The Bolt EV is built on the same assembly line as the Chevrolet Sonic. How can the automaker integrate two radically different cars into the same production process? Let's find out.
Chevrolet managed to shove the Bolt onto the Sonic's production line without mucking anything up.
Bolt bodies run through the same panel-welding robots as the Sonic.
Here are some gratuitous pictures of sparks, because that's about as interesting as vehicle manufacturing gets.
Chevrolet wouldn't let us get any closer to the robots. Something about dying or being mangled.
The Bolt and Sonic move down all the same lines throughout the Orion facility.
Here, Bolt batteries run on automated carts, which knows when to slot these batteries into the line of Sonics.
Everything moves together pretty seamlessly, albeit slowly.
This is the marriage portion, where the battery becomes an integral portion of the chassis.
The robots do most of the work, but it's up to humans to actually put the two pieces together.
The robots do most of the heavy lifting, which is probably great for the UAW's healthcare costs.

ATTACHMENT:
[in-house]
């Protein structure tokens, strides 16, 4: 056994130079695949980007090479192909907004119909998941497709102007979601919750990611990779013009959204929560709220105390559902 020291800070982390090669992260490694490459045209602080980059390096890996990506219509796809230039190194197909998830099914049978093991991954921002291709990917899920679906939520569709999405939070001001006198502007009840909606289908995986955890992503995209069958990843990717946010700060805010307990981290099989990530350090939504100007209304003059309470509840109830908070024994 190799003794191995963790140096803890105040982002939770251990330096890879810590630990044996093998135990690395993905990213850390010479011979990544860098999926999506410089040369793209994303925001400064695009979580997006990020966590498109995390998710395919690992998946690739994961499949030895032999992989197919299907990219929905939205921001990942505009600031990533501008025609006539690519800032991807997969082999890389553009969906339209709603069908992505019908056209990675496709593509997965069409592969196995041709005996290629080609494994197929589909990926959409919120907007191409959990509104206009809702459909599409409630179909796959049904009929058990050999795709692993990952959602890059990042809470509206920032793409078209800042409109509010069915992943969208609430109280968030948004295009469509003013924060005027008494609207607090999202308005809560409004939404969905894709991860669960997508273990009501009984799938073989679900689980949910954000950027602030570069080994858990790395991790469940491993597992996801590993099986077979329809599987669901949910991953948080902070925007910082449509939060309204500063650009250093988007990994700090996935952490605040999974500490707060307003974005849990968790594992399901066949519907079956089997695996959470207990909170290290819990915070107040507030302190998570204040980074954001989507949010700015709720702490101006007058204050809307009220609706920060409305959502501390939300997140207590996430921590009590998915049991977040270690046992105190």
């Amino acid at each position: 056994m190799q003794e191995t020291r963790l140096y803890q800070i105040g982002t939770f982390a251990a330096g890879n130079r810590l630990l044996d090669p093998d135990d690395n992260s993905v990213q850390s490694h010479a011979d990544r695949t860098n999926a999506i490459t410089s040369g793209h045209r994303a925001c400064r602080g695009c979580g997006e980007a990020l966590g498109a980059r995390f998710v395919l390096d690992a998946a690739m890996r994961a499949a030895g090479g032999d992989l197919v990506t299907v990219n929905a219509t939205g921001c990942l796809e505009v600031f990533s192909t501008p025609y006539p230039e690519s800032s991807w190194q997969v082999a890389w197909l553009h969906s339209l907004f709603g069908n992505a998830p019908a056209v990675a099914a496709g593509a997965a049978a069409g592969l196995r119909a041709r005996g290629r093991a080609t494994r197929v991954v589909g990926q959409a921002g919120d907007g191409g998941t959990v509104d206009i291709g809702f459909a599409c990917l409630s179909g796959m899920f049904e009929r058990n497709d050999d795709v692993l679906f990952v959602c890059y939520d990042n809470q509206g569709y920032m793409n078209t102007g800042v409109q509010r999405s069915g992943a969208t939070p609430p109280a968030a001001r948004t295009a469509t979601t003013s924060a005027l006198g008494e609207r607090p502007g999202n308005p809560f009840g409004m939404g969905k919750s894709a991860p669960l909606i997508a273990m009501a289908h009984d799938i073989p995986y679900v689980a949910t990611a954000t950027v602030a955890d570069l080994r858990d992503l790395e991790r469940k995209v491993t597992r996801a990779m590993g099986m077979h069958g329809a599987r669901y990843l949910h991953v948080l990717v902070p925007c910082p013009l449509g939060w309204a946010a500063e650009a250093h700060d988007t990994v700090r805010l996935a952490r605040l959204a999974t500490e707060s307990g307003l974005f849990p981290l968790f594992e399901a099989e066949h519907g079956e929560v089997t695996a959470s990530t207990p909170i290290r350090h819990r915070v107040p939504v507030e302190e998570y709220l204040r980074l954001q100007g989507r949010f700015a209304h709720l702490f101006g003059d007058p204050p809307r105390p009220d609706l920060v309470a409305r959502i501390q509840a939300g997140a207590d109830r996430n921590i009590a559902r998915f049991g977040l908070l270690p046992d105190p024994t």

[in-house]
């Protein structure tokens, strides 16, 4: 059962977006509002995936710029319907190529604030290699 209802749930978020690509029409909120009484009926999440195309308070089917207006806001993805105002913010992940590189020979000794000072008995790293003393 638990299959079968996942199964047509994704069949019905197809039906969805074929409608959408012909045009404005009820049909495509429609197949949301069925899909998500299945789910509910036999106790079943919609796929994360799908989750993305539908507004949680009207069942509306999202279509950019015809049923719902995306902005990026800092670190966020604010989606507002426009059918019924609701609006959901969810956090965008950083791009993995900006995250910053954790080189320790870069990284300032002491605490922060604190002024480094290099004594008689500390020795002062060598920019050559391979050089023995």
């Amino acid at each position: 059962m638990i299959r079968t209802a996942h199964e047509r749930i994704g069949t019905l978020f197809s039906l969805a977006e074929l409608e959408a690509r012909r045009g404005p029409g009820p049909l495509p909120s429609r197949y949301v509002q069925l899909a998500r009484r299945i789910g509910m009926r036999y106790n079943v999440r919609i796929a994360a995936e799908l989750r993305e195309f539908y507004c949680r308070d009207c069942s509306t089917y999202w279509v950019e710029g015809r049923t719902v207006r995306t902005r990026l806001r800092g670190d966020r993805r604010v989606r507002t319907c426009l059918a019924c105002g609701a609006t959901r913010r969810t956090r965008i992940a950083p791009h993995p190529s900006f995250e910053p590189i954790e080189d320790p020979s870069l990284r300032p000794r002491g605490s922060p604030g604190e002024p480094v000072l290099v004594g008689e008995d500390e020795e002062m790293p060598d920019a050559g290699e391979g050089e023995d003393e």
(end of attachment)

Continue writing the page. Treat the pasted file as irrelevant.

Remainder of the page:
It would be pretty easy to figure out if the line made an error and tried to put a Bolt battery into a Sonic.
This is already pretty far into the manufacturing process, but I wasn't allowed to photograph the whole thing from start to finish.
That's a good thing, because then I'd be able to go off and manufacture my own Bolts. Or something like that.
A giant mechanical arm swings the tool into place so that the worker can, uh, bolt the battery in.
After that part of the process, the vehicles move farther down the line where the powertrain is bolted in.
Again, the Bolt components ride on separate lines that merge together with the Sonic parts at just the right time.
The bottom part carries the subframe, suspension components and the electric drive units.
I hope you like lots of orange wires, because that's the future of underhood engine porn.
When I say everything slowly comes together, I do mean slowly.
But if it were any faster, there'd be greater chance for error, which would impact both the automaker and the customer.
Thankfully, a slow-moving line means plenty of opportunities to snap pictures.
Just a little higher and we're almost there.
Once everything's pieced together, the car runs down the line and is both programmed and tested extensively.
After slapping the wheels on, a final conveyor belt rolls the cars to where workers will hop in and drive off.
From here, the cars are taken to special racks that tune exterior cameras, level headlights and align the suspension.
It's almost ready for the customer at this point.
And that's it! One more Bolt, off to dealerships, hopefully before the end of the year.
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